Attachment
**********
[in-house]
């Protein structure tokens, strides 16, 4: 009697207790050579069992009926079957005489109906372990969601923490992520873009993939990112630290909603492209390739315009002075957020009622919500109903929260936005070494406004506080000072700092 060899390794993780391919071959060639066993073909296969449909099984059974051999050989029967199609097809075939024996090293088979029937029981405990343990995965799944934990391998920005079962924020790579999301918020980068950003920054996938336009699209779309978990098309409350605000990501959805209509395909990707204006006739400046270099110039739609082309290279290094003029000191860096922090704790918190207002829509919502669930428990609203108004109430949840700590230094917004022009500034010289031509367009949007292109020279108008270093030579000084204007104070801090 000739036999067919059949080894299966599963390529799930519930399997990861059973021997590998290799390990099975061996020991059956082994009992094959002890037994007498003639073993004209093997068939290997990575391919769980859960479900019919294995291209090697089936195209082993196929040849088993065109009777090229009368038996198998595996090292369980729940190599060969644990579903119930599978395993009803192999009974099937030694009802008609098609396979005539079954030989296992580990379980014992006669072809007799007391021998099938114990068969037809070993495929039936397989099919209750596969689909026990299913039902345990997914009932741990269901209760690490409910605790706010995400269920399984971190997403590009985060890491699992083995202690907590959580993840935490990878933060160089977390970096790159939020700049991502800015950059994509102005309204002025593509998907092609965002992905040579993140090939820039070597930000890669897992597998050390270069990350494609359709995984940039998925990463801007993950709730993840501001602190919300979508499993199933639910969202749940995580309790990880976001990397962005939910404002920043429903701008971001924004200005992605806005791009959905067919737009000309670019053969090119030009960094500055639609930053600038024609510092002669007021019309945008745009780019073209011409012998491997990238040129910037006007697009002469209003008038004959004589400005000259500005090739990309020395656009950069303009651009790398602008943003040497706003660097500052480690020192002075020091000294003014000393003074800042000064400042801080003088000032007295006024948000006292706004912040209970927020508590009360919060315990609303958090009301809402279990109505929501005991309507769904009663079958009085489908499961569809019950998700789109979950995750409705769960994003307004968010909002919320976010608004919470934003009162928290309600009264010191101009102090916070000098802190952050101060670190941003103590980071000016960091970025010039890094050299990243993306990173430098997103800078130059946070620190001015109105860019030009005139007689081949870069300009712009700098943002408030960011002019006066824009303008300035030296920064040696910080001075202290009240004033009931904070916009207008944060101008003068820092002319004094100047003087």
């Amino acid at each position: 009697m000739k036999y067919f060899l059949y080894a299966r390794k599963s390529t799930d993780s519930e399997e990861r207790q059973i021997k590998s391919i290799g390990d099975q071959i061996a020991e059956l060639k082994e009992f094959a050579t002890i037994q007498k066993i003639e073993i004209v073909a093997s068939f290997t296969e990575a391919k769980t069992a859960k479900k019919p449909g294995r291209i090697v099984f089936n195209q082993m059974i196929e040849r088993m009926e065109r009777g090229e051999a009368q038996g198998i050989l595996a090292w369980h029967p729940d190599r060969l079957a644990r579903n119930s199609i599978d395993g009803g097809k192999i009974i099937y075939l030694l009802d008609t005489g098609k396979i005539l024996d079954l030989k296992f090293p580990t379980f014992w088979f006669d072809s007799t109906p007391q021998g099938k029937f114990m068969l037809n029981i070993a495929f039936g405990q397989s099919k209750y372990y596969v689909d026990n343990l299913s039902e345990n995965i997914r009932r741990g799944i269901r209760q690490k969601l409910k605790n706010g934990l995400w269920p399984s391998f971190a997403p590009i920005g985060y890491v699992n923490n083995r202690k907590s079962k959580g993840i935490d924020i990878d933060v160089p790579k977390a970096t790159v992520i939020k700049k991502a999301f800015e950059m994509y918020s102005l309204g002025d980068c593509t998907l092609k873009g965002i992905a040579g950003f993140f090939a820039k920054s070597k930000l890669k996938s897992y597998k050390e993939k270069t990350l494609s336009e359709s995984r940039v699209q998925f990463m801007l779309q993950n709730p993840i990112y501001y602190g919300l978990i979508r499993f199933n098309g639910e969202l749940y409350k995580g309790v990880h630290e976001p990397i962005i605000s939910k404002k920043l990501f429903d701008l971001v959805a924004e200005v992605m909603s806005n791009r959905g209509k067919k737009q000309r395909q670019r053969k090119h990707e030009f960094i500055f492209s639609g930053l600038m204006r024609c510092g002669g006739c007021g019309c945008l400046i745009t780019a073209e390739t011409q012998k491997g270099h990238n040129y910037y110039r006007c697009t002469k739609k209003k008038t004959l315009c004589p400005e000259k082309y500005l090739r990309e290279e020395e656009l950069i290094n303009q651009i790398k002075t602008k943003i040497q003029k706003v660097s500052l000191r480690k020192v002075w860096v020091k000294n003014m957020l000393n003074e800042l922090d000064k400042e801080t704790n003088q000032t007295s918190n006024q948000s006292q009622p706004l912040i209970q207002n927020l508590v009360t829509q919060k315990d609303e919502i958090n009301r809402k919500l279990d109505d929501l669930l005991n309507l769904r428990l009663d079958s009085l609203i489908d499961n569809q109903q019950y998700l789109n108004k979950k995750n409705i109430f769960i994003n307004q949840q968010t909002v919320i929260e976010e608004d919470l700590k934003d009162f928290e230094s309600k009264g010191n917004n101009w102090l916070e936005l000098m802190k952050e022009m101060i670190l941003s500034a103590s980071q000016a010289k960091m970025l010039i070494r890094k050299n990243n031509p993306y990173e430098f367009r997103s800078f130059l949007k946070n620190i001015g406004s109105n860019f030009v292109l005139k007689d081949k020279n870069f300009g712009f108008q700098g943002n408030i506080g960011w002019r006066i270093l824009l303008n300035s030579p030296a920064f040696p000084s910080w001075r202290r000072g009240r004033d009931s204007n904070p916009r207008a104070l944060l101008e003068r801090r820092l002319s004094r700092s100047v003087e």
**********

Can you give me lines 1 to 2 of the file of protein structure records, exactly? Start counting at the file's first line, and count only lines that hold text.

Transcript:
[in-house]
């Protein structure tokens, strides 16, 4: 009697207790050579069992009926079957005489109906372990969601923490992520873009993939990112630290909603492209390739315009002075957020009622919500109903929260936005070494406004506080000072700092 060899390794993780391919071959060639066993073909296969449909099984059974051999050989029967199609097809075939024996090293088979029937029981405990343990995965799944934990391998920005079962924020790579999301918020980068950003920054996938336009699209779309978990098309409350605000990501959805209509395909990707204006006739400046270099110039739609082309290279290094003029000191860096922090704790918190207002829509919502669930428990609203108004109430949840700590230094917004022009500034010289031509367009949007292109020279108008270093030579000084204007104070801090 000739036999067919059949080894299966599963390529799930519930399997990861059973021997590998290799390990099975061996020991059956082994009992094959002890037994007498003639073993004209093997068939290997990575391919769980859960479900019919294995291209090697089936195209082993196929040849088993065109009777090229009368038996198998595996090292369980729940190599060969644990579903119930599978395993009803192999009974099937030694009802008609098609396979005539079954030989296992580990379980014992006669072809007799007391021998099938114990068969037809070993495929039936397989099919209750596969689909026990299913039902345990997914009932741990269901209760690490409910605790706010995400269920399984971190997403590009985060890491699992083995202690907590959580993840935490990878933060160089977390970096790159939020700049991502800015950059994509102005309204002025593509998907092609965002992905040579993140090939820039070597930000890669897992597998050390270069990350494609359709995984940039998925990463801007993950709730993840501001602190919300979508499993199933639910969202749940995580309790990880976001990397962005939910404002920043429903701008971001924004200005992605806005791009959905067919737009000309670019053969090119030009960094500055639609930053600038024609510092002669007021019309945008745009780019073209011409012998491997990238040129910037006007697009002469209003008038004959004589400005000259500005090739990309020395656009950069303009651009790398602008943003040497706003660097500052480690020192002075020091000294003014000393003074800042000064400042801080003088000032007295006024948000006292706004912040209970927020508590009360919060315990609303958090009301809402279990109505929501005991309507769904009663079958009085489908499961569809019950998700789109979950995750409705769960994003307004968010909002919320976010608004919470934003009162928290309600009264010191101009102090916070000098802190952050101060670190941003103590980071000016960091970025010039890094050299990243993306990173430098997103800078130059946070620190001015109105860019030009005139007689081949870069300009712009700098943002408030960011002019006066824009303008300035030296920064040696910080001075202290009240004033009931904070916009207008944060101008003068820092002319004094100047003087």